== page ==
This time around, I drank my regular 12 ounces of Diet Pepsi nearly every day for the first few weeks of pregnancy, right until I realized that the carbonation was making my morning sickness worse. I still haven’t gone back, though I’ve consumed several raspberry and peach flavored iced teas over the past couple of weeks. I’ve only read a handful of articles since becoming pregnant, and most of those have had to do with morning sickness, which has been considerably worse this time around. I still scan my weekly emails, but I find myself forgetting what week I’m in from time to time.
Just two weeks after returning from our honeymoon, Andrew and I celebrated our baby with a date night at Cheesecake Factory. We celebrated with family and friends in the weeks that followed. We had date nights out nearly every month (we might have missed a month early on in my first trimester, when smells really bothered me), and we even went to Valentine’s Day dinner on my due date. With this pregnancy, it was nearly a month before we could celebrate with a dinner date, and we’ll be lucky if we average one date night out per trimester this time around. If our families are not in town, we need to hire a babysitter, and babysitters cost money, which would probably be better spent on John and his sibling. We have a much better appreciation of how much diapers and formula cost this time around, after all.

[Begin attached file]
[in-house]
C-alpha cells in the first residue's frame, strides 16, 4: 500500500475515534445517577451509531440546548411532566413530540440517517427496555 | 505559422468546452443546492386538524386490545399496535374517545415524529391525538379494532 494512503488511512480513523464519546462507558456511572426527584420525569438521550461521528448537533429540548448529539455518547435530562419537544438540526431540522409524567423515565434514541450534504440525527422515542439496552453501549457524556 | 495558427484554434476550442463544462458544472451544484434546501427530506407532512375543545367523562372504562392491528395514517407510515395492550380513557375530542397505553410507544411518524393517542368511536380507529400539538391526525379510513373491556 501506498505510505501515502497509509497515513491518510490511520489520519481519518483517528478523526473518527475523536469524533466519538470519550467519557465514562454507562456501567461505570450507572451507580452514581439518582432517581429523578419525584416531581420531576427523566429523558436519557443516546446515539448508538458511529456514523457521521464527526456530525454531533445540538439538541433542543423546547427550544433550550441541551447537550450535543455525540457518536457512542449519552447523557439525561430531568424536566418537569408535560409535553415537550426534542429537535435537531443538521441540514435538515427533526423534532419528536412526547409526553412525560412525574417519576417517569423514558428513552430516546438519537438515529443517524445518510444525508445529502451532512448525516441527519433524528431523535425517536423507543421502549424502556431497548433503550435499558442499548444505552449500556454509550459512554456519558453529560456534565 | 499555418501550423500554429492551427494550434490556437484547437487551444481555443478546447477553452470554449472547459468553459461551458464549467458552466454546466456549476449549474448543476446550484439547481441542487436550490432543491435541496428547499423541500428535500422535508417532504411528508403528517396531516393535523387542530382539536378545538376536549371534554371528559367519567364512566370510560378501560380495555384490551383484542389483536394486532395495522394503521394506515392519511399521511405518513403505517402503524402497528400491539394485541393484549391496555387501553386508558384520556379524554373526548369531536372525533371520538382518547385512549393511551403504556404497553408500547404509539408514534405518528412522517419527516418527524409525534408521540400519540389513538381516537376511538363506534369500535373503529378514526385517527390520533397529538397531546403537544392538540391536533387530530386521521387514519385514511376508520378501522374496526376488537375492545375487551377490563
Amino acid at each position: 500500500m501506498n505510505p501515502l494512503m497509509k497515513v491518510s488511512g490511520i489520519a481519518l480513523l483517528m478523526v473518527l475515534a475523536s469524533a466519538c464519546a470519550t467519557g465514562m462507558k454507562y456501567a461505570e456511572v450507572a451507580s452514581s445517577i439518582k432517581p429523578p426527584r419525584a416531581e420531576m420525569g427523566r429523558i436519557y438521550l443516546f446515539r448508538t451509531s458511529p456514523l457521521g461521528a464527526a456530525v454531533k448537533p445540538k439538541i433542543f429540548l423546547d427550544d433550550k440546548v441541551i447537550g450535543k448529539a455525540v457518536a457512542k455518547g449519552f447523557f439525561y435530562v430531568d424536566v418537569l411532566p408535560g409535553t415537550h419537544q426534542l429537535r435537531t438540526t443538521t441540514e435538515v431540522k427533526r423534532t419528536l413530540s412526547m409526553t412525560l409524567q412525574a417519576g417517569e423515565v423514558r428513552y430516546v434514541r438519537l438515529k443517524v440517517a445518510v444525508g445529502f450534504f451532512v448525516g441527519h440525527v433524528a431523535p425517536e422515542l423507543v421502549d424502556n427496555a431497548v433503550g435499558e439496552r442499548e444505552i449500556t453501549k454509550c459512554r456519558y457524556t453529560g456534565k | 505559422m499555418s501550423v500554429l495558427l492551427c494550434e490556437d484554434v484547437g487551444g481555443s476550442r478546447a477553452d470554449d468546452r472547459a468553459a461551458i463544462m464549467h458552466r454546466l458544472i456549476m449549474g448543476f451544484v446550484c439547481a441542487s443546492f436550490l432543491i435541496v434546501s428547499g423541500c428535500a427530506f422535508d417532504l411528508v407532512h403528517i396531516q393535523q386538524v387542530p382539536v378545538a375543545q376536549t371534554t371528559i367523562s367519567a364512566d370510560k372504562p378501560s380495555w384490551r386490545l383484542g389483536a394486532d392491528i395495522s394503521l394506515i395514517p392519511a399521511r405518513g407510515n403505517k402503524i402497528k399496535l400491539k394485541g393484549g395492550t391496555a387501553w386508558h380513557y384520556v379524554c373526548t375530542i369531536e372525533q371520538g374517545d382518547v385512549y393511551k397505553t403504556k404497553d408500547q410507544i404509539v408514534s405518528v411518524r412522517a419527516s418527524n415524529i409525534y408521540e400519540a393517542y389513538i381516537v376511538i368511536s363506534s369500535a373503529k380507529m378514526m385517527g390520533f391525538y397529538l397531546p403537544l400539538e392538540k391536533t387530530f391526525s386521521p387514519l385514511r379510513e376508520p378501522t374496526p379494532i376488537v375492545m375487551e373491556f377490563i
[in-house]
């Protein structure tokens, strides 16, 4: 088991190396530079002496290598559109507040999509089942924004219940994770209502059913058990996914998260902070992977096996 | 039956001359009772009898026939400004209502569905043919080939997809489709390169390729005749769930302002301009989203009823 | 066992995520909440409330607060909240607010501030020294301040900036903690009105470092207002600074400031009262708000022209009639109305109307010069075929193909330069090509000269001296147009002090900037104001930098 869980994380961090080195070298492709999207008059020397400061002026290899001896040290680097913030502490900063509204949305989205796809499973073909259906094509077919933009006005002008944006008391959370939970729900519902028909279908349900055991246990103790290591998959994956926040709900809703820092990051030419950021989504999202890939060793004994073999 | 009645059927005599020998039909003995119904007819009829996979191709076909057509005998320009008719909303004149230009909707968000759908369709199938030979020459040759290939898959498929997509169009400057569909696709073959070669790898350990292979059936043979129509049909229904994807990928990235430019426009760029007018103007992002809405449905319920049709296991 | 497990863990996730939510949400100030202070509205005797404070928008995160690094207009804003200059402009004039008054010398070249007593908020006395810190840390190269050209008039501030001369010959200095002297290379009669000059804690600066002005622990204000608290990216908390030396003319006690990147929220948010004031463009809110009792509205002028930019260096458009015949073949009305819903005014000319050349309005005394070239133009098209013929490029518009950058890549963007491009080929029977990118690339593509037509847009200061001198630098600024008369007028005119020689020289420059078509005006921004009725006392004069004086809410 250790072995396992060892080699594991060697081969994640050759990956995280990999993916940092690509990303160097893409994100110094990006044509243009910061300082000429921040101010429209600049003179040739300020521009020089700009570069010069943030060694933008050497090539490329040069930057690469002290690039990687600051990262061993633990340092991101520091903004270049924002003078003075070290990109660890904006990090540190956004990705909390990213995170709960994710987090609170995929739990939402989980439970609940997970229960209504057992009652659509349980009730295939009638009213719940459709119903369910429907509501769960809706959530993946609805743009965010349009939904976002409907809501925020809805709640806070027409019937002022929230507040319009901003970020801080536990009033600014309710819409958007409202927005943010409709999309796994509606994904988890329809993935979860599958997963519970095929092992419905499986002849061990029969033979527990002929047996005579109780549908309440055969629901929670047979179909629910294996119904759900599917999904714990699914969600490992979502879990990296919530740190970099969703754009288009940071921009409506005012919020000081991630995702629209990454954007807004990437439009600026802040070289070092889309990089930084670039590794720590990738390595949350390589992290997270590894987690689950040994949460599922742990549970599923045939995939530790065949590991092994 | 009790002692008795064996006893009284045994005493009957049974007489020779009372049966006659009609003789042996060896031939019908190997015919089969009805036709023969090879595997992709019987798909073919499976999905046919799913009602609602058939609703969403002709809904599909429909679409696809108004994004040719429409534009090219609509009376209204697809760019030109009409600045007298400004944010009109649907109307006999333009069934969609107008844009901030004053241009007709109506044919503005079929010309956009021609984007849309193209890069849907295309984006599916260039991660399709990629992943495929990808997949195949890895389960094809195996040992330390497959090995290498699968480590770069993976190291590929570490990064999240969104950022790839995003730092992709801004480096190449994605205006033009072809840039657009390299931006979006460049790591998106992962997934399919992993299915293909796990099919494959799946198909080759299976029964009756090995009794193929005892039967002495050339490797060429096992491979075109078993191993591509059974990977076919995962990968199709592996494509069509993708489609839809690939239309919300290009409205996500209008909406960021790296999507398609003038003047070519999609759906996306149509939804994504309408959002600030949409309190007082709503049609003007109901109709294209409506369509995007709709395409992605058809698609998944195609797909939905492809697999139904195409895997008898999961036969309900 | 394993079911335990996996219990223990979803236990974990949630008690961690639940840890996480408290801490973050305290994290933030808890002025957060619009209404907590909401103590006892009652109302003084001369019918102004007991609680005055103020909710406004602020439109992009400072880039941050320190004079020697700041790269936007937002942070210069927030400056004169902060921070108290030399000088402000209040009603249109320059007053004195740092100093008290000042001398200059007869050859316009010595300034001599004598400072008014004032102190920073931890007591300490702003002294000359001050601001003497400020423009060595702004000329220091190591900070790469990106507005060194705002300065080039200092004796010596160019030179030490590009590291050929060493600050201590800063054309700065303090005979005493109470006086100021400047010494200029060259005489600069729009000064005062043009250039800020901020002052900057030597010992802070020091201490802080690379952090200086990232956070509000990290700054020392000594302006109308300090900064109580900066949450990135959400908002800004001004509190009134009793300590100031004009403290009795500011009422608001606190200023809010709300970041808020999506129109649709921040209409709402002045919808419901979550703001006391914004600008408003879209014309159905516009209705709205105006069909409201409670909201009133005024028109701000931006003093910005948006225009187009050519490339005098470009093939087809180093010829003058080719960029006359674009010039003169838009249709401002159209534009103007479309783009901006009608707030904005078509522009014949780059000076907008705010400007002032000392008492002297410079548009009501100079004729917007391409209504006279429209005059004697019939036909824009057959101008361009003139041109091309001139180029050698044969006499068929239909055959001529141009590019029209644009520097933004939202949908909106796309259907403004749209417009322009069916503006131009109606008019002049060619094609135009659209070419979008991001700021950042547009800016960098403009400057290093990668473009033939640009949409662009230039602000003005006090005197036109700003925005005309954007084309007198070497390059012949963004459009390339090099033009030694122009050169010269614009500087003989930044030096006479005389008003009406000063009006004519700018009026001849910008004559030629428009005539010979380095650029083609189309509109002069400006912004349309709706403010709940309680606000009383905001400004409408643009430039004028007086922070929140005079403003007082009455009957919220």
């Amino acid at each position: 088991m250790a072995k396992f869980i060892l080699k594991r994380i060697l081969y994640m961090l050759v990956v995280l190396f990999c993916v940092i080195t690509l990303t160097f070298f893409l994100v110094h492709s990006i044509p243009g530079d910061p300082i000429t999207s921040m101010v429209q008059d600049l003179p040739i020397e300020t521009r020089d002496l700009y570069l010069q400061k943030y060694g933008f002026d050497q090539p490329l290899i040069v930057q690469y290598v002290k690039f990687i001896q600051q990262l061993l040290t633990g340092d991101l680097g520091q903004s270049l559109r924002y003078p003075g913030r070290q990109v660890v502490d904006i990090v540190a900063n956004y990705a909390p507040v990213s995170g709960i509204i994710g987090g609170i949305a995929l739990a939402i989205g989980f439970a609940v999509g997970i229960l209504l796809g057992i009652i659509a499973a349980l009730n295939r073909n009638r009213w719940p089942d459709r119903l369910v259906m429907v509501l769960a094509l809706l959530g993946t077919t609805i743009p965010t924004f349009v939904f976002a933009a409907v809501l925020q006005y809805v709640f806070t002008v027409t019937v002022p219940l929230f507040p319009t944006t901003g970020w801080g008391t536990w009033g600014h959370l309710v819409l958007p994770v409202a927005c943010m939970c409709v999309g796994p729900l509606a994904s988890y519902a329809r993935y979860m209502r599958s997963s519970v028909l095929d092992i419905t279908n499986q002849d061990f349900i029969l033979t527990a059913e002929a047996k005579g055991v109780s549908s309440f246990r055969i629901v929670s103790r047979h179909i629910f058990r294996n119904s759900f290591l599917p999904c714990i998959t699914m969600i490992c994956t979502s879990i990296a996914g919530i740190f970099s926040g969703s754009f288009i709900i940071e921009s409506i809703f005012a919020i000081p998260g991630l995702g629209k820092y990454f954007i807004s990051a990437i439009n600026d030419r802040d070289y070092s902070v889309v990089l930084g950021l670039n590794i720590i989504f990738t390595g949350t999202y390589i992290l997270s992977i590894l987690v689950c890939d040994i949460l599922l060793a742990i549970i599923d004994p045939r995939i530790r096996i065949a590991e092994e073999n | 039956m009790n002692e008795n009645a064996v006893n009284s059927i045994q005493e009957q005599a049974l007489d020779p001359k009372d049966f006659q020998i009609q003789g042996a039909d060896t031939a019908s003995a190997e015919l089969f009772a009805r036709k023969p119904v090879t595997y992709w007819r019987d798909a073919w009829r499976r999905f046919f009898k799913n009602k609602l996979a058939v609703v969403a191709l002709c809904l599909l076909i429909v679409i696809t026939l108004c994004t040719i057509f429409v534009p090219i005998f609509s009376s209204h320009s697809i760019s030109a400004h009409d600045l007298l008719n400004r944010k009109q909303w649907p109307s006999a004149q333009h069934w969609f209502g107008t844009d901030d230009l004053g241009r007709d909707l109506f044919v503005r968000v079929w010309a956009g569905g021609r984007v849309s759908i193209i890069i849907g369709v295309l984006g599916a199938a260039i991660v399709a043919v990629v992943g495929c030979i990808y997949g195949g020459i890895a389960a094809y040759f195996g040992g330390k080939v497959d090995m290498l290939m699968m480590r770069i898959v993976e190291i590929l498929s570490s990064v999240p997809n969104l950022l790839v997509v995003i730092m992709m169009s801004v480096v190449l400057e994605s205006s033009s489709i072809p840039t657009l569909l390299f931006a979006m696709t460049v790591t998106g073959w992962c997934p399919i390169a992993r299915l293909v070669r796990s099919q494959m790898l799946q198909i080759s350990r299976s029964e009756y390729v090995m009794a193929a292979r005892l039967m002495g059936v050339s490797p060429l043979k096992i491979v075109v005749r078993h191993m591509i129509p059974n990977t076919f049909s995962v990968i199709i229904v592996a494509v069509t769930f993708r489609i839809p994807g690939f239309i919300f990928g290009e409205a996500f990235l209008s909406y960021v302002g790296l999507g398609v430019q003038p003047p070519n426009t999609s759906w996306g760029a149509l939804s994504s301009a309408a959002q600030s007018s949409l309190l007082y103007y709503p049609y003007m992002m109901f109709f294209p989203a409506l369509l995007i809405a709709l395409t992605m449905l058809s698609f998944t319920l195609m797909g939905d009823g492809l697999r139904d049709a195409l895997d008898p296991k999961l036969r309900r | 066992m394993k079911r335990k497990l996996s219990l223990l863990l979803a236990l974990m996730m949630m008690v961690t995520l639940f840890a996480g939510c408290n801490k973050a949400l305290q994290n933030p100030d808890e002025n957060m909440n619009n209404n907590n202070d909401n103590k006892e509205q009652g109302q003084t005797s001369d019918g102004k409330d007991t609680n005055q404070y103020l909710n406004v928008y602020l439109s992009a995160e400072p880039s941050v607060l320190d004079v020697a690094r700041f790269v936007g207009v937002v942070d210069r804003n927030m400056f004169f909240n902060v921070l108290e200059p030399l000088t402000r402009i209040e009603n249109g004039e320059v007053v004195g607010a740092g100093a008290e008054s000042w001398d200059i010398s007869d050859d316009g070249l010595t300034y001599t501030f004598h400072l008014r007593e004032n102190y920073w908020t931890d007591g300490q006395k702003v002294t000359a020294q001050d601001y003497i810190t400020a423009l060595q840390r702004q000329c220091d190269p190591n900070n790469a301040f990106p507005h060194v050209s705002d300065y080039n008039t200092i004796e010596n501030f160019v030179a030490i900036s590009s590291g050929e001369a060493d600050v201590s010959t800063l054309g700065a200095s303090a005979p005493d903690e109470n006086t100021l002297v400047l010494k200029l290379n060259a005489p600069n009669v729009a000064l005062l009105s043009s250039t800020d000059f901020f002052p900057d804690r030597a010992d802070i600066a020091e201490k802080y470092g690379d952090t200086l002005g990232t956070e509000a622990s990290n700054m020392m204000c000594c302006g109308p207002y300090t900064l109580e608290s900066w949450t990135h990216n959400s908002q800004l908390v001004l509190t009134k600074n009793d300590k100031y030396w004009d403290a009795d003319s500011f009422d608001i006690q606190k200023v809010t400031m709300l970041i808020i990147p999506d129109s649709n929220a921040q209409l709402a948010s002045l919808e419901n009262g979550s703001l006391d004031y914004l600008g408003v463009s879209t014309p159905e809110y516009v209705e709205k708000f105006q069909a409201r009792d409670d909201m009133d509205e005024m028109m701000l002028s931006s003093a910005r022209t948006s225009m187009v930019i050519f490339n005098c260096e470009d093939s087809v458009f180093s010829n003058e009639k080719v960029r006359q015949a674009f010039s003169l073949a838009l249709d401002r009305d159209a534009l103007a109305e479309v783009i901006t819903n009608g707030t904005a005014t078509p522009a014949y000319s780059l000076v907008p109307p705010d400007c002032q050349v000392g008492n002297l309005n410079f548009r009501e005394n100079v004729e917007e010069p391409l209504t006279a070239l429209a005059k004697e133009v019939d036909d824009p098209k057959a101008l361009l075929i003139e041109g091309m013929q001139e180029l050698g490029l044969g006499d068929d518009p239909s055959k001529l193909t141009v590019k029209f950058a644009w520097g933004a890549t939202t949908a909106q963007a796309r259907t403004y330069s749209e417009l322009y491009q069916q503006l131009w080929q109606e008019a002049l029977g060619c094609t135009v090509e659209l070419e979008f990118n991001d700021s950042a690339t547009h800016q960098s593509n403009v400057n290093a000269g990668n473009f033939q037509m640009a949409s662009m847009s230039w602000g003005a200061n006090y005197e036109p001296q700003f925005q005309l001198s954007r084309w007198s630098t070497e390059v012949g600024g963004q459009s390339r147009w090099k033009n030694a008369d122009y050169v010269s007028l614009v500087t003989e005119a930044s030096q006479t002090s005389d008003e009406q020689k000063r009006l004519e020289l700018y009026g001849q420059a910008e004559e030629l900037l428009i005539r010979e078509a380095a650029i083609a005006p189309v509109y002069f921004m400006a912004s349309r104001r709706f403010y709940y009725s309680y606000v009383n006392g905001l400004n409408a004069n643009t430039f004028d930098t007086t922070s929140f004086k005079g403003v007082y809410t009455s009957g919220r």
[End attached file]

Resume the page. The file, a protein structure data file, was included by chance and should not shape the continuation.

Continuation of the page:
Needless to say, this pregnancy has been very different from my first. Most noticeably, I just haven’t had the time to just sit back and enjoy, or lie down and nap. I have John to care for, and he keeps my days very busy. Two and a half years ago, if I was tired, I took a nap. Now taking a nap is much more complicated. My life can’t just be put on hold because I’m pregnant. Our day-to-day routine has not changed much, except that I begin every day with prenatal vitamins now. I do not have time to notice how nauseous or tired I am, because I have a toddler to chase around, or work to do, or dinner to prepare. But that’s not a bad thing, especially right now.
Last time around, my first trimester was rough. I was tired and nauseous, and I had very little to distract me. I had more than enough time to complete my work, and when all my tasks were checked off, I had nothing to keep my mind off my symptoms. My first trimester seemed to take forever, and it wasn’t until I was a week or two into my second trimester that I really began to feel like myself again. This time, the time has just flown by. Every week, I marvel at how big our baby already is- he or she is the size of a avocado already! Last time, it felt like it took forever before John was bigger than a blueberry because of how slowly the time dragged by, but it’s completely different with this new baby. Now I just want things to slow down, especially as I enter into my favorite time of all: the second trimester.
Mary Help of Christians, pray for us!